De: François Yergeau <email@example.com>
> > De: Erik van der Poel [mailto:firstname.lastname@example.org]
> > Multilingual content is rare. Glen, do you need multilingual content?
> I can't speak for Glen, but I have had the occasion in the past to fill-in
> my name and address in Japanese forms, with less than optimal results.
> Unicode is designed to solve such problems and Glen is taking the right
> route, IMHO, even though a broken Web protocol gets in the way.
I'd really like to take the Right Path of encoding the form in UTF-8 and
having it return the form data in UTF-8, so I could have a generic solution
of any language(s) going out and any language(s) coming back. It really does
have to work, though, or else the people I do it for, who don't know much
about i18n and therefore hate and oppose it, will say "See! We told you it
was a bad idea!" Urrrgh.
Do you know under what circumstances this is likely to work? Would it work,
say, for both IE and Netscape, versions 3 or later, on Win & Macs? I'd
certainly prefer to be more generic than that (support for unix being
particularly near to my heart), but current browser stats indicate that
anything that works on the above (NS/IE 3+ on Win/Mac) would cover a large
enough percentage of the market to be worth doing. Requiring version 4
browsers might even be tolerable now in many cases. (And I'm talking about
the Internet at large, not an intranet.)
> > In theory, if you can reliably label the charset of the HTML document
> > containing the form (via HTTP charset and HTML META charset), then the
> > form submission should be in that charset too. You can then simply
> > insert that charset label in the hidden input field too, and look at
> > that when the form submission arrives.
> Doesn't work through transcoding (incl. translation) servers. I've also
> heard stories of old Japanese browsers that would transcode the input to
> platform encoding and then forget what the original was. So forms are
> submitted in the platform encoding, regardless. Certainly broken,
> mostly extinct by now, but still shows how a bad protocol can come and
Yes, I obviously need to add to the above IE/NS on Win/Mac specification
that it work on all major language versions of those browsers.
> > So it might be
> > better to send the form in a traditional charset (such as Shift_JIS,
> > Big5, etc), so that a more beautiful font is likely to be used on the
> > user's side. You can then convert the form submission to UTF-8 on the
> > server side.
> After having reliably determined the charset...
So, François, it sounds as though your hack -- returning known data from a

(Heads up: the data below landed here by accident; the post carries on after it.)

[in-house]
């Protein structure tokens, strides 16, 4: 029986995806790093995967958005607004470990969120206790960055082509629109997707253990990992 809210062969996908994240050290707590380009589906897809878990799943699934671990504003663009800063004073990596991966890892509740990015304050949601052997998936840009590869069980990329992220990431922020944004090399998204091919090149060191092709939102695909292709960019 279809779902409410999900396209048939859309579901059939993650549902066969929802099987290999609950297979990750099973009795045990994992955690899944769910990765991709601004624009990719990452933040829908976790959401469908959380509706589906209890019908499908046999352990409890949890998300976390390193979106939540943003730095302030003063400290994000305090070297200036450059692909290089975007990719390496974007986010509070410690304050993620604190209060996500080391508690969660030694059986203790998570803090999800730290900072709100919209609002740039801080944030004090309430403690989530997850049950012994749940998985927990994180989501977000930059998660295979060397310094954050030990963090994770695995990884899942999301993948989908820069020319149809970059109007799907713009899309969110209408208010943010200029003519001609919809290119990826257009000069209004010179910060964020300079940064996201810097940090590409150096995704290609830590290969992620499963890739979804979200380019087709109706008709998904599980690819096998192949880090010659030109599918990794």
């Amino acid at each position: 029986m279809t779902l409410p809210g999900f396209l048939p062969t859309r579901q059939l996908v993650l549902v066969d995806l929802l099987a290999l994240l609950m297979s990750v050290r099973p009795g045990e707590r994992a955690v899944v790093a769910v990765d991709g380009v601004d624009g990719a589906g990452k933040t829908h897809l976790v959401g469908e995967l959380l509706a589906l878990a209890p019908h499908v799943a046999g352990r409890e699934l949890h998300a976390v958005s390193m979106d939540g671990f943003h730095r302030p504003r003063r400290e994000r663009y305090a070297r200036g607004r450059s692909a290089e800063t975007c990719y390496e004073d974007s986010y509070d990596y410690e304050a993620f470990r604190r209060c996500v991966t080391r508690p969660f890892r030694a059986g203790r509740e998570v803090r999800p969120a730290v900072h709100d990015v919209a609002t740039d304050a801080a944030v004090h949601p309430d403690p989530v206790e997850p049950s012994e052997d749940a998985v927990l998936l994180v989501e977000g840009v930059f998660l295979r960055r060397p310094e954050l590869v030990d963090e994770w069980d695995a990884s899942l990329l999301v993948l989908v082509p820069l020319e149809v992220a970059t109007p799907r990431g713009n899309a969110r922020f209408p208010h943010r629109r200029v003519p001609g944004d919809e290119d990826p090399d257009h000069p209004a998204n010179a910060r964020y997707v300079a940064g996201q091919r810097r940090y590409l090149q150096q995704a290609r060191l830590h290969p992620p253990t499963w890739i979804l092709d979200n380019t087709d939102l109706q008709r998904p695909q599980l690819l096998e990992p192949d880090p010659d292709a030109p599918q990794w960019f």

hidden field to determing the encoding -- might be needed as a data
integrity check at the very least.
Now I'm wondering what such data would look like and what could be learned
from it. If I just put a bunch of bytes up there and they're echoed back at
me verbatim, what would that tell me? I can imagine putting up a page
encoded in Shift-JIS with a hidden field also in Shift-JIS, using the
ACCEPT-CHARSET="UTF-8" technique, and then testing the result to see whether
it came back as UTF-8, unchanged, or other. If unchanged, though, would that
mean the returned data really was Shift-JIS? It seems to me it could also be
Big-5, Latin-1, or any of several other encodings, returned by a browser
than used the default system encoding to encode form data.
I could also just skip the ACCEPT-CHARSET, if it seldom works anyway, and
put the pages up in Shift-JIS, Latin-1, Big-5, etc., and then hope the
returned data comes back in the encoding of the page, where I could convert
it to Unicode on the server. How would I know for sure what encoding it came
back in, though? In that case, the returned hidden field would be tested to
make sure it came back unchanged but, again, Big-5 could probably come back
unchanged by a Mainland Chinese browser that is actually sending me GB. What
would the fact that it came back unchanged tell me?
It seems as though this hack really wouldn't help unless you are trying to
use ACCEPT-CHARSET to convert the return stream to something other than the
encoding of the page. If it converts to UTF-8, you can be pretty confident
that the whole stream is UTF-8. If it's just echoed back verbatim, then
perhaps you can assume that it's in the encoding of the form...but I'm not
sure how reliable that assumption is.
It's new to me, so I haven't thought through what would and wouldn't work.
Any ideas? ;-)
This archive was generated by hypermail 2.1.2 : Tue Jul 10 2001 - 17:20:54 EDT